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Long a mainstay, furniture focusing on new strategies

Under pressure from cheap imports from Asia, manufacturing employment in Mississippi in the furniture industry has been in a decline for several years. But there are some indications that trend will level off in the near future.

“I have talked to a couple of large upholstery companies that recently had their best month in the past two years,” said Greg Giachelli, vice president of existing industry, Community Development Foundation, Tupelo. “The furniture industry has seen decline in the past couple of years, but I think you will see it level out in the next six or seven months. A lot of that will depend on housing starts. The furniture industry trends follow housing starts quite heavily. The housing industry has been in a slump. If it starts to pick up, I think you will see the furniture industry pick up a little bit.”

Mississippi employment in furniture manufacturing was 6,300 in 1960, and peaked in 2000 with a little more than 30,000 jobs. That number is now down to approximately 26,000. But the Franklin Furniture Institute at Mississippi State University (MSU) is predicting an 11% increase in furniture and furniture-related product manufacturing employment by 2014.

“The furniture industry accounts for between 10% to 11% of total manufacturing jobs in Mississippi,” Giachelli said. “About 74% of the state’s furniture industry is in the 10-county area of Northeast Mississippi. We now have about 21,000 jobs in the furniture industry in that 10-county area. The thing that is so critical about that is some of the counties in the 10-county area are very heavy in the furniture industry. You can look at Lee County as a whole, and 34% of the manufacturing jobs are in furniture. Some counties like Chickasaw and Pontotoc and probably Union and Tippah range from 60% to 80% of the manufacturing jobs in the furniture industry. That is why it is so critical to do everything we can to keep the furniture industry vibrant and strong.”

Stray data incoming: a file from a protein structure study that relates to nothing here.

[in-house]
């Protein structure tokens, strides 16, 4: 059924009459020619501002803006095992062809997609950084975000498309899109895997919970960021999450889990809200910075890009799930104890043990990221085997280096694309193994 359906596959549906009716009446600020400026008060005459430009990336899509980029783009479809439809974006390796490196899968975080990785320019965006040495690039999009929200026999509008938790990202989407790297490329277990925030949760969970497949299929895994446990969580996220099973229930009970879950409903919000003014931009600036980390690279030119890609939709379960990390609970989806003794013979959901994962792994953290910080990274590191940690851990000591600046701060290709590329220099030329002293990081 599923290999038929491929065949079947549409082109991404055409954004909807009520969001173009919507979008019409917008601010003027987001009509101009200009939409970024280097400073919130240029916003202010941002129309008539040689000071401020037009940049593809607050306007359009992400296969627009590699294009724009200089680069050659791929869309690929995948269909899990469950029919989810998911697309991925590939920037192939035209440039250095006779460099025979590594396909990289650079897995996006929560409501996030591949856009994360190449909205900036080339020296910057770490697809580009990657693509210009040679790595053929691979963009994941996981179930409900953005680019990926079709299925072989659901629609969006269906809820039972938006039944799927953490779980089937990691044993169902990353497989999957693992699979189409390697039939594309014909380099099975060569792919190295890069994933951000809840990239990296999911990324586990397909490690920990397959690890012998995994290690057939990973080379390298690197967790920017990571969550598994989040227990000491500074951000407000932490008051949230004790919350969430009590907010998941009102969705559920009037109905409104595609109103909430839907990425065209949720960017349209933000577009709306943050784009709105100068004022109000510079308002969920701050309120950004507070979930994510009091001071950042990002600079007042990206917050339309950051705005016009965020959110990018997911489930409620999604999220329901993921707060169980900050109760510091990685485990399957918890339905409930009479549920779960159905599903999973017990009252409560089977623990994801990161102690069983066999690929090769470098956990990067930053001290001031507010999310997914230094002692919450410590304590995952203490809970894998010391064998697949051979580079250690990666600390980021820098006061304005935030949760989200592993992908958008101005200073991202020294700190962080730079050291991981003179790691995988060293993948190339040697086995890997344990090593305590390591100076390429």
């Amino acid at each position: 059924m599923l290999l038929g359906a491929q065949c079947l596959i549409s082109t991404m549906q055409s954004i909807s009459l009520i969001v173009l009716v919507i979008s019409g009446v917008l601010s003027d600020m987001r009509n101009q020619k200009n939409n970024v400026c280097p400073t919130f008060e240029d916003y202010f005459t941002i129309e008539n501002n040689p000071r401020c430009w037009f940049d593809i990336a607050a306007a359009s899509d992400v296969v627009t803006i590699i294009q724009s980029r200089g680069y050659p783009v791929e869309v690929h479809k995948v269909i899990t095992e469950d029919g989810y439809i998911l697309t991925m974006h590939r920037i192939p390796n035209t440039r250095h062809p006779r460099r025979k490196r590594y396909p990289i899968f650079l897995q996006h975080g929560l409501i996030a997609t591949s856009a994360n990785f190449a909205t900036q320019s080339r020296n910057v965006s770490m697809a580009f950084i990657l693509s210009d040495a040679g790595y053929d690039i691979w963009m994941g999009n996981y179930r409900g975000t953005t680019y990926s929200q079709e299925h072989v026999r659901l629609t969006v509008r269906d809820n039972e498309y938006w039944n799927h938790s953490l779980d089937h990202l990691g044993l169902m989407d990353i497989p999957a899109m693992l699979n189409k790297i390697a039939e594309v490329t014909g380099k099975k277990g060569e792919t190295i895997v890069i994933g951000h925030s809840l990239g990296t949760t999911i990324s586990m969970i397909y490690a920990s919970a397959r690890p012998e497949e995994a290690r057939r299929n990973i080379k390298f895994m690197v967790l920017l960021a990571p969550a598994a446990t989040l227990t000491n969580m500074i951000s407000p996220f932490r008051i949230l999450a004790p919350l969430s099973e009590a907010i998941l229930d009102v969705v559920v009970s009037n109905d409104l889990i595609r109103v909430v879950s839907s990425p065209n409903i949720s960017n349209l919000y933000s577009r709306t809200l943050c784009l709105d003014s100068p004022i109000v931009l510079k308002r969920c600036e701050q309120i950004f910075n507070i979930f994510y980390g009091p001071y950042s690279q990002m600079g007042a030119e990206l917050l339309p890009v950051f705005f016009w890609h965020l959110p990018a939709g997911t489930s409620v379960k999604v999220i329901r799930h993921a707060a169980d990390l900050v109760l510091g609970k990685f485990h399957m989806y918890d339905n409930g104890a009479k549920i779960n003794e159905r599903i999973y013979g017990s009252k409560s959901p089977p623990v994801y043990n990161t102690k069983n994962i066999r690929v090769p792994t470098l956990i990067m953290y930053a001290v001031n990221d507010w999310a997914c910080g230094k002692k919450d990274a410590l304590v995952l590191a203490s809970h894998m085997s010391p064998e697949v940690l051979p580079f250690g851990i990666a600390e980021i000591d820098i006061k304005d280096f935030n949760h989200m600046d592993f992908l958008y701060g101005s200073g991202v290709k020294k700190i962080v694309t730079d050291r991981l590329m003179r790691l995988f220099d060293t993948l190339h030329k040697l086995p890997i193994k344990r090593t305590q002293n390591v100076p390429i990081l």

One way to do that is the help the industry respond to the flood of cheap imports from China. In 2005, $11.5 billion worth of furniture was imported from China.

“One of the main factors right now in the furniture industry is how you combat that,” Giachelli said. “One effort is providing training courses to help them with new technology to compete in the field. The second most important thing we have done is establishing the Foreign Trade Zone. That significantly reduces duties and tariffs on raw products shipped in, and will make a significant impact in the next two or three years.”

Chuck Grogan, vice president and general manager, La-Z-Boy Chair Company, Newton, whose company employs 1,150 employees spread among four plants in Newton, said the company has seen a decline in overall sales due to less consumer spending combined with competition from China. To compete better, they are converting their production system to lean manufacturing.

“We are taking the traditional batch-and-queue lines to one piece flow cells,” Grogan said. “Basically, we are using Toyota production systems and lean manufacturing methodology to reduce waste in our production process. We are using a mix of imported and vertically produced raw materials.”

In addition to those actions to reduce price and improve competitiveness, La-Z-Boy is also working to distribute its product faster.